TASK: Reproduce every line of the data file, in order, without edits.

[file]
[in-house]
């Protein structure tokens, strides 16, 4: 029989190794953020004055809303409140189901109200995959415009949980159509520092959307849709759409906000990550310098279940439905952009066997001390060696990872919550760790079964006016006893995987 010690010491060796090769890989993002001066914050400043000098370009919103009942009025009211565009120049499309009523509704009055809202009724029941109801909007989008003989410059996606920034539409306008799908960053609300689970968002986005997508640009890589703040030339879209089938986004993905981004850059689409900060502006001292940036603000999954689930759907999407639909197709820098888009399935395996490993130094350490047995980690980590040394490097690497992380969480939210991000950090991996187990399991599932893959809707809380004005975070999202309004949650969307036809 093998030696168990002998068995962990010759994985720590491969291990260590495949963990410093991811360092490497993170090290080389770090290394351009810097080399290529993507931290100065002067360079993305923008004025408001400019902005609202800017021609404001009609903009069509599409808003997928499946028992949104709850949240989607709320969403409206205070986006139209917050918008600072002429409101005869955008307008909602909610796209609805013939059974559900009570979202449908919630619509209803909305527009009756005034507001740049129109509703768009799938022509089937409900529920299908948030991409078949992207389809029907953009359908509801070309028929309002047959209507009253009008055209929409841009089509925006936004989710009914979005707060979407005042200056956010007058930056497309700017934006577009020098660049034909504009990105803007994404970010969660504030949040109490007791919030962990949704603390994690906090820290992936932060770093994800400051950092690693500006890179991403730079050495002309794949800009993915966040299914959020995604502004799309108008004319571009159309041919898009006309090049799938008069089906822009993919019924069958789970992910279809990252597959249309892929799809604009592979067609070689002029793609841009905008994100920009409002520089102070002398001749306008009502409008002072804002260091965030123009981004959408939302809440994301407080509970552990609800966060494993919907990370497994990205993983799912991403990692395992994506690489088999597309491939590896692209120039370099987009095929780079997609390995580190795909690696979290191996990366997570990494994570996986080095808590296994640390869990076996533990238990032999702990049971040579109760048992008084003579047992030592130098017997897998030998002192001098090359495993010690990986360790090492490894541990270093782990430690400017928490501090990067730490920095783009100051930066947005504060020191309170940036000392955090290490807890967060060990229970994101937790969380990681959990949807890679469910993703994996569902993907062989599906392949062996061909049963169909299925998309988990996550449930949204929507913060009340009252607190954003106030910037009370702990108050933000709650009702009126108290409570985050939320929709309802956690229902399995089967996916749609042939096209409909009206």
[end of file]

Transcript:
[in-house]
């Protein structure tokens, strides 16, 4: 029989190794953020004055809303409140189901109200995959415009949980159509520092959307849709759409906000990550310098279940439905952009066997001390060696990872919550760790079964006016006893995987 010690010491060796090769890989993002001066914050400043000098370009919103009942009025009211565009120049499309009523509704009055809202009724029941109801909007989008003989410059996606920034539409306008799908960053609300689970968002986005997508640009890589703040030339879209089938986004993905981004850059689409900060502006001292940036603000999954689930759907999407639909197709820098888009399935395996490993130094350490047995980690980590040394490097690497992380969480939210991000950090991996187990399991599932893959809707809380004005975070999202309004949650969307036809 093998030696168990002998068995962990010759994985720590491969291990260590495949963990410093991811360092490497993170090290080389770090290394351009810097080399290529993507931290100065002067360079993305923008004025408001400019902005609202800017021609404001009609903009069509599409808003997928499946028992949104709850949240989607709320969403409206205070986006139209917050918008600072002429409101005869955008307008909602909610796209609805013939059974559900009570979202449908919630619509209803909305527009009756005034507001740049129109509703768009799938022509089937409900529920299908948030991409078949992207389809029907953009359908509801070309028929309002047959209507009253009008055209929409841009089509925006936004989710009914979005707060979407005042200056956010007058930056497309700017934006577009020098660049034909504009990105803007994404970010969660504030949040109490007791919030962990949704603390994690906090820290992936932060770093994800400051950092690693500006890179991403730079050495002309794949800009993915966040299914959020995604502004799309108008004319571009159309041919898009006309090049799938008069089906822009993919019924069958789970992910279809990252597959249309892929799809604009592979067609070689002029793609841009905008994100920009409002520089102070002398001749306008009502409008002072804002260091965030123009981004959408939302809440994301407080509970552990609800966060494993919907990370497994990205993983799912991403990692395992994506690489088999597309491939590896692209120039370099987009095929780079997609390995580190795909690696979290191996990366997570990494994570996986080095808590296994640390869990076996533990238990032999702990049971040579109760048992008084003579047992030592130098017997897998030998002192001098090359495993010690990986360790090492490894541990270093782990430690400017928490501090990067730490920095783009100051930066947005504060020191309170940036000392955090290490807890967060060990229970994101937790969380990681959990949807890679469910993703994996569902993907062989599906392949062996061909049963169909299925998309988990996550449930949204929507913060009340009252607190954003106030910037009370702990108050933000709650009702009126108290409570985050939320929709309802956690229902399995089967996916749609042939096209409909009206």